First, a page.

The intriguing success of helper components in vector-transmission of plant viruses.

based on reviews by Jamie Bojko and Olivier Schumpp
A recommendation of:

The helper strategy in vector-transmission of plant viruses

Submission: posted 28 October 2022, validated 31 October 2022
Recommendation: posted 22 March 2023, validated 23 March 2023
Cite this recommendation as:
Coustau, C. (2023) The intriguing success of helper components in vector-transmission of plant viruses.. Peer Community In Infections, 100075. 10.24072/pci.infections.100075


Most plant-infecting viruses rely on an animal vector to be transmitted from one sessile host plant to another. A fascinating aspect of virus-vector interactions is the fact that viruses from different clades produce different proteins to bind vector receptors (1). Two major processes are described. In the “capsid strategy”, a motif of the capsid protein is directly binding to the vector receptor. In the “helper strategy”, a non-structural component, the helper component (HC), establishes a bridge between the virus particle and the vector’s receptor.   

In this exhaustive review focusing on hemipteran insect vectors, Di Mattia et al. (2) are revisiting the helper strategy in light of recent results. The authors first place the discoveries of the HC strategy in a historical context, suggesting that HC are exclusively found in non-circulative viruses (viruses that only attach to the vector). They present an overview of the nature and modes of action of helper components in the major virus clades of non-circulative viruses (Potyviruses and Caulimoviruses). Authors then detail recent advances, to which they have significantly contributed, showing that the helper strategy also appears widespread in circulative transmission categories (Tenuiviruses, Nanoviruses).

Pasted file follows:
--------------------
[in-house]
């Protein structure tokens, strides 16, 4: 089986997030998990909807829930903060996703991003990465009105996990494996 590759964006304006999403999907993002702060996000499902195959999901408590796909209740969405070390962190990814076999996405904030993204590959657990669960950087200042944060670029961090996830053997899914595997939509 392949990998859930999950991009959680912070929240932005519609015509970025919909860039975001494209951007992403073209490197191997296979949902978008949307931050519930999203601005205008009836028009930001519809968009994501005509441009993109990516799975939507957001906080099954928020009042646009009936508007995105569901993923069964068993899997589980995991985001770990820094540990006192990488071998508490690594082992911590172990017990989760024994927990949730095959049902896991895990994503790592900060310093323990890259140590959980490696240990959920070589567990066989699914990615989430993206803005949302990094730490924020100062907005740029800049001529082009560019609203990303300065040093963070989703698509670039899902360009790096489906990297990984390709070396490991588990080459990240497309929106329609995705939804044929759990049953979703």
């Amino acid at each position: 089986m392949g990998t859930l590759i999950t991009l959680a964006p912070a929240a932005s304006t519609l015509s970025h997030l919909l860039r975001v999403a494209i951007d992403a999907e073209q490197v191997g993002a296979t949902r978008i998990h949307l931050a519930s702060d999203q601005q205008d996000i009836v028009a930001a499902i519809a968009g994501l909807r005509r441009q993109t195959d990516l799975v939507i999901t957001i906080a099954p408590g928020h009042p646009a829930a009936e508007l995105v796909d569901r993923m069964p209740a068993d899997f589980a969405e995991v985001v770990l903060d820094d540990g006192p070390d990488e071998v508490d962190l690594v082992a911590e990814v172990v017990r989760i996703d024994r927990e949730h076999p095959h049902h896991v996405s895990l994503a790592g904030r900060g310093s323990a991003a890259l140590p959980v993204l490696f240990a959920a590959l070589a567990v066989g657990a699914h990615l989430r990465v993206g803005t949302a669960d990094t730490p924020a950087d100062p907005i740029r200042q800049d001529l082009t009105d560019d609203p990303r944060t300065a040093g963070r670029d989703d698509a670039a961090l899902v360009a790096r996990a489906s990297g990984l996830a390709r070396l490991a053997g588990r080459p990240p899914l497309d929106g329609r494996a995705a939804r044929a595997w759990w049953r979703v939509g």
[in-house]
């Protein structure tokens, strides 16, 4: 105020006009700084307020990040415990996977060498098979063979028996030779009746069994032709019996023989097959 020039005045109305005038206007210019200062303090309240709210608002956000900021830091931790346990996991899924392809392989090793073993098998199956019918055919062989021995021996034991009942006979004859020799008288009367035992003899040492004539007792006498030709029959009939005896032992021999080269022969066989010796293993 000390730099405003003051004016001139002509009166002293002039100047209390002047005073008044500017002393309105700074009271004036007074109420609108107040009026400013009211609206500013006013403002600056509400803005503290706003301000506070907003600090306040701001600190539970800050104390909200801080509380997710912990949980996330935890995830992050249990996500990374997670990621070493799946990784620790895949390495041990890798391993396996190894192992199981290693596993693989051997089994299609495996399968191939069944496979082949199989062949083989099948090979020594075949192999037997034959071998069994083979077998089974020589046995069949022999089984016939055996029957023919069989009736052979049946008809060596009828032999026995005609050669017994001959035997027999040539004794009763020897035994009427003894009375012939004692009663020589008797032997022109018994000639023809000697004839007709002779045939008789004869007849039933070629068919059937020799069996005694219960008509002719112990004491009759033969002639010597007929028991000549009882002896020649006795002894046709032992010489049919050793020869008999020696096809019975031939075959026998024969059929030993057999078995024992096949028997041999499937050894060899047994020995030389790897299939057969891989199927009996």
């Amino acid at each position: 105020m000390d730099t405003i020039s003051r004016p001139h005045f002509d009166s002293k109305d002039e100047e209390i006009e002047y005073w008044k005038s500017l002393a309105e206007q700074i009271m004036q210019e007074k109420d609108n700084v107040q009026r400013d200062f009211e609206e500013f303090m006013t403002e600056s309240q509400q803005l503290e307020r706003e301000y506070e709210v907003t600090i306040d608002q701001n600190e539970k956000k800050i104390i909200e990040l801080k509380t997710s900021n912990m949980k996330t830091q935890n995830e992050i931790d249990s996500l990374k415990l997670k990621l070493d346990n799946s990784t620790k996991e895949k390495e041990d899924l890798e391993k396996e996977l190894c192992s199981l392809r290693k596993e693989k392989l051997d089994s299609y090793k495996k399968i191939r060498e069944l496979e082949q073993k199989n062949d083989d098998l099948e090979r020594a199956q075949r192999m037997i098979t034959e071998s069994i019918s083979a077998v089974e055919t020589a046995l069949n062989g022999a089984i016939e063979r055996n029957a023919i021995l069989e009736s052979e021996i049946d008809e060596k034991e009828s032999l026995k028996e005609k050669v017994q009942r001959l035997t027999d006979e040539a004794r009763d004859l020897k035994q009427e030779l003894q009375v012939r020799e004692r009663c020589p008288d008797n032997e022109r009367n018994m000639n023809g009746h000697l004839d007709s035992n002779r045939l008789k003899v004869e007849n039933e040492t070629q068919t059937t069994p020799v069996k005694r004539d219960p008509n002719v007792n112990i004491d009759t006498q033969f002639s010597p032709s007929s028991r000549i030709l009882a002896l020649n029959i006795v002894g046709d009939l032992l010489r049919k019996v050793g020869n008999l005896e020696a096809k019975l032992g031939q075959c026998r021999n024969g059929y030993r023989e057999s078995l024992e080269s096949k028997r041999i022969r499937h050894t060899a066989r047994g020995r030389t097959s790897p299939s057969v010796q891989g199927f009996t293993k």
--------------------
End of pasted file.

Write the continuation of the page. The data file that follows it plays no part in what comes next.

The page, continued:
In an extensive perspective section, they raise the question of the evolutionary significance of the existence of HC in numerous unrelated viruses, transmitted by unrelated vectors through different mechanisms. They explore the hypothesis that the helper strategy evolved several times independently in distinct viral clades and for different reasons. In particular, they present several potential benefits of plant virus HC related to virus cooperation, collective transmission and effector-driven infectivity.

As pointed out by both reviewers, this is a very clear and synthetic review. Di Mattia et al. present an exhaustive overview of virus HC-vector molecular interactions and address functionally and evolutionarily important questions. This review should benefit a large audience interested in host-virus interactions and transmission processes.


(1) Ng JCK, Falk BW (2006) Virus-Vector Interactions Mediating Nonpersistent and Semipersistent Transmission of Plant Viruses. Annual Review of Phytopathology, 44, 183–212.

(2) Di Mattia J, Zeddam J-L, Uzest M, Blanc S (2023) The helper strategy in vector-transmission of plant viruses. Zenodo, ver. 2 peer-reviewed and recommended by Peer Community In Infections.

Conflict of interest: